The Bastable family are down on their luck. The silver has been sold, the servants have left, the children pulled out of school. Pocket money has dried up, and there are no more cab rides or dinner parties or new dresses for the girls. Thus it is clear to the six Bastable children that something must be done: they must restore the family fortunes. But how? Answer: through a series of somewhat naïve and hair-brained schemes that extends from digging for buried treasure to rescuing old gentlemen from Highwaymen, kidnapping, going into business, publishing poetry in the newspaper, and dowsing. With varying degrees of success and disaster, so the children are left largely to entertain themselves and their reader from page to page, as told in a sweet mishmash of first and third person perspective by one of the children, who employs a certain amount of hindsight and, amusingly, is always certain to explain that he knew what was the ‘right’ thing all along.
E. Nesbit is perhaps best known for The Railway Children and Five Children and It, and The Story of the Treasure Seekers possesses a similar feeling of timelessness. Reading it does feel a little old-fashioned to begin with, but after the first couple of chapters that sense went out of the window and I was swept up by the sheer wonder of the children’s imagination and their capacity for play.
The Bastables are, of course, extremely good children, and their kindness and consideration for others (especially for those who they believe are less well off than themselves) is ultimately the key to finding their sought-upon treasure – typically moralistic for this era of children’s writing, but heartening too. What really stood out for me though, was their role playing, their innovativeness and their imagination – and their ability to get adults to play along with them. Perhaps their father can no longer afford to send them to school, but I would argue that an active imagination is as equally important as a sit-down education (or, alternately, I would perhaps argue that education is best served when it actively engages the imagination).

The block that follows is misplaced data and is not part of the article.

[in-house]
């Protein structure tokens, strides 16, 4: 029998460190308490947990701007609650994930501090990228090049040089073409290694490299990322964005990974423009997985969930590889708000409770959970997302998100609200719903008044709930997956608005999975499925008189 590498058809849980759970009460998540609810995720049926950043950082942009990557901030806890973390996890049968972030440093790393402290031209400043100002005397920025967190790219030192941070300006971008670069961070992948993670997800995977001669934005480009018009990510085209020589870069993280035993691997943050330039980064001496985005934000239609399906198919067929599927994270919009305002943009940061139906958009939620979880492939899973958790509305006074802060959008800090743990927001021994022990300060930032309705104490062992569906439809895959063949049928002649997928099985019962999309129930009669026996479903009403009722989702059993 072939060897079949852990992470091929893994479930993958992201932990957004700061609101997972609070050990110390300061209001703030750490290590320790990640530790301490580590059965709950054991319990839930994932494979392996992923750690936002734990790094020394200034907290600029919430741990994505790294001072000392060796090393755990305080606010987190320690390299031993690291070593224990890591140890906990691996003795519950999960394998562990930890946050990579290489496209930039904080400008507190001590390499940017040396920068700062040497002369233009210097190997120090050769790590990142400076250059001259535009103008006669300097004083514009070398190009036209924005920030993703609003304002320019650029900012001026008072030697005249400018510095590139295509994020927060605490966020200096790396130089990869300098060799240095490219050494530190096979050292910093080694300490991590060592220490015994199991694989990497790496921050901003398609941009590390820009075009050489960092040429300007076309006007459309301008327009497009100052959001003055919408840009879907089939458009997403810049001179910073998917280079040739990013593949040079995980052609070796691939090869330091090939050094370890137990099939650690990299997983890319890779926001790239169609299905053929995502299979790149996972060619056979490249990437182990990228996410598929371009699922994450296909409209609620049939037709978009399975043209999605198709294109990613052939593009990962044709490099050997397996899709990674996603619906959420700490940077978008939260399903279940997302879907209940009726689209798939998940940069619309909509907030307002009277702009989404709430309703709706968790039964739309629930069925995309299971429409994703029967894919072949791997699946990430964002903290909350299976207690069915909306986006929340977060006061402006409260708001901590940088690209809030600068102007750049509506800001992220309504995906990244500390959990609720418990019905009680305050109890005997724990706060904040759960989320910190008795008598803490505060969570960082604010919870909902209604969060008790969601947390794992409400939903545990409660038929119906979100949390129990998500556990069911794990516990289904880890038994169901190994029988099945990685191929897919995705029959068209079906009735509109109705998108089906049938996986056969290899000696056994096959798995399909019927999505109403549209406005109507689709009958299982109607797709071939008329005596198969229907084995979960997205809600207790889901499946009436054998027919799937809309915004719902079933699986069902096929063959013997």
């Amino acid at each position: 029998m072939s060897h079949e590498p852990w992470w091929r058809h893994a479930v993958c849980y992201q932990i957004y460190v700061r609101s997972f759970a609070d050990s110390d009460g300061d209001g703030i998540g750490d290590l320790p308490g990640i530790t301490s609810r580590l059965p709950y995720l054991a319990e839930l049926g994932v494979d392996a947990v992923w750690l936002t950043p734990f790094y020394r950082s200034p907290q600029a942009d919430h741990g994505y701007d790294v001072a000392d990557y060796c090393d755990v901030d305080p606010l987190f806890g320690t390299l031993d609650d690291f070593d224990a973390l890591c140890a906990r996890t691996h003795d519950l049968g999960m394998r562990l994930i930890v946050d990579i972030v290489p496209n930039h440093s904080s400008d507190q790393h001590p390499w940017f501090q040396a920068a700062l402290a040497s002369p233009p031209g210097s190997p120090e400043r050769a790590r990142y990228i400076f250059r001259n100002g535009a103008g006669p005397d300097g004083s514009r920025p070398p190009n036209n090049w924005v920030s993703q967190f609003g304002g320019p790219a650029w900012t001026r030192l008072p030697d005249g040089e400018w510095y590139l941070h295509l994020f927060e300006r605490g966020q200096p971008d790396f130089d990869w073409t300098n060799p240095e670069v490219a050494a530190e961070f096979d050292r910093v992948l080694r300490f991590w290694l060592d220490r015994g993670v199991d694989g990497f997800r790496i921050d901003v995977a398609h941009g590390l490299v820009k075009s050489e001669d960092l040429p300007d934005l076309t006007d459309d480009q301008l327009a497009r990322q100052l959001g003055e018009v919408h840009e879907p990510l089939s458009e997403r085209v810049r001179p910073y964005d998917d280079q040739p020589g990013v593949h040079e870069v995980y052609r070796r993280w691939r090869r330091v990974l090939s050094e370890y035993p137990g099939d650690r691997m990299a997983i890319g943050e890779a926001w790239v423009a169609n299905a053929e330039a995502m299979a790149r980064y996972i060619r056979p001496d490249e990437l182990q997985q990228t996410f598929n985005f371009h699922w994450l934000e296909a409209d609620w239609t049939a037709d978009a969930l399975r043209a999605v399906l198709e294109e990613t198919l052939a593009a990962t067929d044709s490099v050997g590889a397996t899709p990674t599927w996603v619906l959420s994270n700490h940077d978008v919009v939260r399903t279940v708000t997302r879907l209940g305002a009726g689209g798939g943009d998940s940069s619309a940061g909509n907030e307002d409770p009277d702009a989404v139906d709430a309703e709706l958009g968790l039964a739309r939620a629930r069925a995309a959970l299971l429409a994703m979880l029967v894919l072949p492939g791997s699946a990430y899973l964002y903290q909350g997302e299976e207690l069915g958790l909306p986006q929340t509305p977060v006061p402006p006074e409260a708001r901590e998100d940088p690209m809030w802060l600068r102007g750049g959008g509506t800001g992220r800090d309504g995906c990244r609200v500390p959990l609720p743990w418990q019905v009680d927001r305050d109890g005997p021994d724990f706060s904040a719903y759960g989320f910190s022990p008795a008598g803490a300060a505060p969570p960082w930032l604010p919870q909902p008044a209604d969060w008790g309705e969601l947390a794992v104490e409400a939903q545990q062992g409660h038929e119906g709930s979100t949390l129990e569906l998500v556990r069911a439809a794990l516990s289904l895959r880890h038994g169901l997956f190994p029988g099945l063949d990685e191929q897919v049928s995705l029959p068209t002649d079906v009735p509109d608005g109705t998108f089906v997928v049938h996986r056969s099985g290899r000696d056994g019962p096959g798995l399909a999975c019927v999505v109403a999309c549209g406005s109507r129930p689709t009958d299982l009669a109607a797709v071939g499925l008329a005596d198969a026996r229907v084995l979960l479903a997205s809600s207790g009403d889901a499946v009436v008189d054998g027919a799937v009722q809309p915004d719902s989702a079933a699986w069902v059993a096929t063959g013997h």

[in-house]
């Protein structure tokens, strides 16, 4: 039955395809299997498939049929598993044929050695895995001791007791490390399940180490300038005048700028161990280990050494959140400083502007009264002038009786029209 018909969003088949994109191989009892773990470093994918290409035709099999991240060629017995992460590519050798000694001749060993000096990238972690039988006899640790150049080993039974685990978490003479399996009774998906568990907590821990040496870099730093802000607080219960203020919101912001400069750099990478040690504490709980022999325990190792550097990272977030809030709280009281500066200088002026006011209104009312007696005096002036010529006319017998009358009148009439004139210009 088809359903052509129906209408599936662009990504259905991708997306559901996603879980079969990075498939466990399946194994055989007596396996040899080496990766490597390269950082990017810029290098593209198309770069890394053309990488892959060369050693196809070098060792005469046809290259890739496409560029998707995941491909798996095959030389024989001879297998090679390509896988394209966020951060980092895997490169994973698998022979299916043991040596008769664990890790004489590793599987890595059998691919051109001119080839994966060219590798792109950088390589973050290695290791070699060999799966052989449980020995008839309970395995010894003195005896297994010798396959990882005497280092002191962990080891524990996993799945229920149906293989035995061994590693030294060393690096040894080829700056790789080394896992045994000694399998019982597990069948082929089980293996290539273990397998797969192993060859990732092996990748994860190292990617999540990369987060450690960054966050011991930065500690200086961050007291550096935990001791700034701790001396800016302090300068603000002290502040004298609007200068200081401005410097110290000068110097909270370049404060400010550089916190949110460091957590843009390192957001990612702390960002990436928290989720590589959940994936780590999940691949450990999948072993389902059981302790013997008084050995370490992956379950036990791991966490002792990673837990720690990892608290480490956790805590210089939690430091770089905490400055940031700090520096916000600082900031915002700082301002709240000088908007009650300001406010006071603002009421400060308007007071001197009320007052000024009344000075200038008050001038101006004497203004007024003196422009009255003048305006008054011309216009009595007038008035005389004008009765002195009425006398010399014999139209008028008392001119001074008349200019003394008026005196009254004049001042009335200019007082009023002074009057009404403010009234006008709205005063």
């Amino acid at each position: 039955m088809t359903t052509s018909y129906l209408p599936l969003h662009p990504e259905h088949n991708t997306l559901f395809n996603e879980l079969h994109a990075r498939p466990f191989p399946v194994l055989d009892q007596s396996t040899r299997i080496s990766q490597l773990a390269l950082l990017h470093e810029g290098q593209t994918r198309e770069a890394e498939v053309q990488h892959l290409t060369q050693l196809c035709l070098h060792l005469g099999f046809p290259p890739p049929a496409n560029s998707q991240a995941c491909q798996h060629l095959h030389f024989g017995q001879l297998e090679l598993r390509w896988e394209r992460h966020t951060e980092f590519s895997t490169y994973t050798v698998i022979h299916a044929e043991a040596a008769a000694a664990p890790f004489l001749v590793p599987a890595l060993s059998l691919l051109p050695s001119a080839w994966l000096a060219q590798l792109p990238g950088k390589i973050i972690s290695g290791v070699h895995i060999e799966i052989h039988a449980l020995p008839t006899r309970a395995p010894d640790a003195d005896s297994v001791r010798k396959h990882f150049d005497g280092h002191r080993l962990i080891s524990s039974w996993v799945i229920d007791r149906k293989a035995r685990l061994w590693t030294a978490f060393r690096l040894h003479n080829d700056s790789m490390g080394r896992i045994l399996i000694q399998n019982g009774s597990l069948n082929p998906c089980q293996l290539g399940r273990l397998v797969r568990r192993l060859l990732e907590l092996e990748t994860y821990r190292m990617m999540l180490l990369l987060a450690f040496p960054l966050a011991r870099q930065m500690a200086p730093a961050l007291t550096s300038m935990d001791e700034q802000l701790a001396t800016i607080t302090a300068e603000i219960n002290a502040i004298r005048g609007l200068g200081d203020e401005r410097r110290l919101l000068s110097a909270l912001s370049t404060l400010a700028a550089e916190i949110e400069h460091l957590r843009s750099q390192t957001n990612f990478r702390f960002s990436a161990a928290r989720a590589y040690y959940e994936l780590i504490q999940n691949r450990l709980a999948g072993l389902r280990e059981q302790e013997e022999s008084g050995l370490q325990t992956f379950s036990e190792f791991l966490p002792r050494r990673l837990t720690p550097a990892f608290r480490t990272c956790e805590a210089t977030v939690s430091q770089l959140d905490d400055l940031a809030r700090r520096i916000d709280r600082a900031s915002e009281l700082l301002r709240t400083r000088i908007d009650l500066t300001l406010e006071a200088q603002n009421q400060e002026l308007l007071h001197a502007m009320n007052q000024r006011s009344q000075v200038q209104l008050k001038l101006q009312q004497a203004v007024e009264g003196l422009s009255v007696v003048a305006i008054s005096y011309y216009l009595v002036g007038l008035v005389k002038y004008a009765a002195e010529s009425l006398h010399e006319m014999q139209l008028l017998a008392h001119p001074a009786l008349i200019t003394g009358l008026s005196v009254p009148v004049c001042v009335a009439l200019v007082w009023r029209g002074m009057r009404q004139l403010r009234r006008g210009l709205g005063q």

It’s engaging and sweet, and while there are inevitably some old-fashioned ideals in the story’s pages – the boys, for instance, do not cry, while other particylar behaviours are deemed inappropriate for girls – these things only popped up here and there and didn’t override the fun of the story. The edition of The Treasure Seekers I read is a beautiful new publication by Hesperus Press, just one of a new collection of children’s classics to be made available over the coming year, and I was delighted to discover that another on the list for publication is The Children of the New Forest by Frederick Marryat, a book which I had entirely forgotten about until it was mentioned by one of the Bastable children in The Treasure Seekers. It’s going on my list.